The D.C. Circuit rejected a plaintiff’s attempt to overturn an National Transportation Safety Board probable cause finding in the courts.
Yatish Joshi is the father of the pilot of a Cessna 206 that crashed on April 22, 2006, killing all on board. The NTSB found the cause of the crash to be pilot error: “the pilots continued descent below decision height and not maintaining adequate altitude/clearance from the tress while on approach.”
The pilot’s father gathered additional evidence and retained his own investigators and engineers to issue a supplemental report. The father’s report found that the accident was caused by evasive actions necessitated by another aircraft’s close proximity to his daughter’s flight. The NTSB allowed submission of the new material but found the evidence and conclusions unpersuasive; standing on their original probable cause finding.
Joshi brought this action in the United States Court of Appeals for the D.C. Circuit, challenging the NTSB’s report and denial of his petition for reconsideration based on § 1153 (a). Joshi v. National Transportation Safety Board, 2015 WL 3797881, ___ F. 3d ___ (2015.) 49 U.S.C .§ 1153 (a) provides:
The appropriate court of appeals of the United States or the United States Court of Appeals for the District of Columbia Circuit may review a final order of the National Transportation Safety Board under this chapter. A person disclosing a substantial interest in the order may apply for review by filing a petition not later than 60 days after the order of the Board is issued.
The Joshi court found that the report and the denial of reconsideration were not “final orders,” and therefore the case was dismissed for lack of jurisdiction. In reaching this decision, the court first found that the NTSB process is a “fact-finding proceeding with no formal issues and no adverse parties.” The court also held that, the report is not an adjudication: “it merely analyzes accidents and recommends ways to prevent similar accidents in the future.” Moreover, the NTSB’s actions “clearly had no legally binding affect.” Since the NTSB report and determination did not “determine rights or obligations where it gave rise to legal consequences,” it did not give this court jurisdiction to review “final orders of the National Transportation Safety Board.” The court did strain a bit in reconciling that the report and reconsideration are the “consummation of the agency’s decision-making process regarding Joshi’s evidence;” nevertheless, the report is not a “final order” that would empower this court with jurisdiction to review the NTSB’s findings.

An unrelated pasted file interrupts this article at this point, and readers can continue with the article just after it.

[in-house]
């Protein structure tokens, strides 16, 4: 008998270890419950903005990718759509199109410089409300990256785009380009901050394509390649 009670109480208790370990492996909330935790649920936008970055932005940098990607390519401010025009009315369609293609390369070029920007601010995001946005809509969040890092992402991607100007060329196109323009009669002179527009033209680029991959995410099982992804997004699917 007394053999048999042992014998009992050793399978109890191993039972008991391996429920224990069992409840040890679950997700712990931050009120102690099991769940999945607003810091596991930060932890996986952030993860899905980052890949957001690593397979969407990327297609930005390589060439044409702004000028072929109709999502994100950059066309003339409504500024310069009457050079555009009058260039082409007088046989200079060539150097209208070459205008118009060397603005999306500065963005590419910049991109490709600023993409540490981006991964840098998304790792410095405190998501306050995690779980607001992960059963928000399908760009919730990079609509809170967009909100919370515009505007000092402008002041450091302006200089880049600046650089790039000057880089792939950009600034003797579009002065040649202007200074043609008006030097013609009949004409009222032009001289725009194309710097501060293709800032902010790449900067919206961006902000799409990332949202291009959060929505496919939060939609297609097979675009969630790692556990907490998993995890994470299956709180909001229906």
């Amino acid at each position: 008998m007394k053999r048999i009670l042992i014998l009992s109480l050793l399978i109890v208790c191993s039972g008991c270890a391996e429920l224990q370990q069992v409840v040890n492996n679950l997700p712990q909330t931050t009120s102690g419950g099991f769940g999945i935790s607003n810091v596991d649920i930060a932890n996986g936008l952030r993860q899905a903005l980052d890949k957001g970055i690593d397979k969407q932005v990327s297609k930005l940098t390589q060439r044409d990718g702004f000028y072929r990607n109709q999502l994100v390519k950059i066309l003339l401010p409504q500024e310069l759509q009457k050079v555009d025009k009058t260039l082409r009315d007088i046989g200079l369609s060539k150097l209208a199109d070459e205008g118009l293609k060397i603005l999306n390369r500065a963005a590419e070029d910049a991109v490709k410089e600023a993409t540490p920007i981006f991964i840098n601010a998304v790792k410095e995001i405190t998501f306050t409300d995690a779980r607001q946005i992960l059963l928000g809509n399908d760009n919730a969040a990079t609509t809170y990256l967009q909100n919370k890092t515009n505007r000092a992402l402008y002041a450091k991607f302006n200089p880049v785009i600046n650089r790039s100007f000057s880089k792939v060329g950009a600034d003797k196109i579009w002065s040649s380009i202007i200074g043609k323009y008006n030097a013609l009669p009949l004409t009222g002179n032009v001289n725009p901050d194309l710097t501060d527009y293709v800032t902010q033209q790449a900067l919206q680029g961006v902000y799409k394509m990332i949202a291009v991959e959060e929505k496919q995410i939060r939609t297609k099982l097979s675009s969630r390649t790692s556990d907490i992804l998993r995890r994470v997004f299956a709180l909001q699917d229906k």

The court did not give an example of which NTSB order would be a “final order” pursuant to § 1153 (a). Clearly, according to the D.C. Circuit, it does not apply to the Factual Report, the Probable Cause Report or to decisions on Petitions for Reconsideration.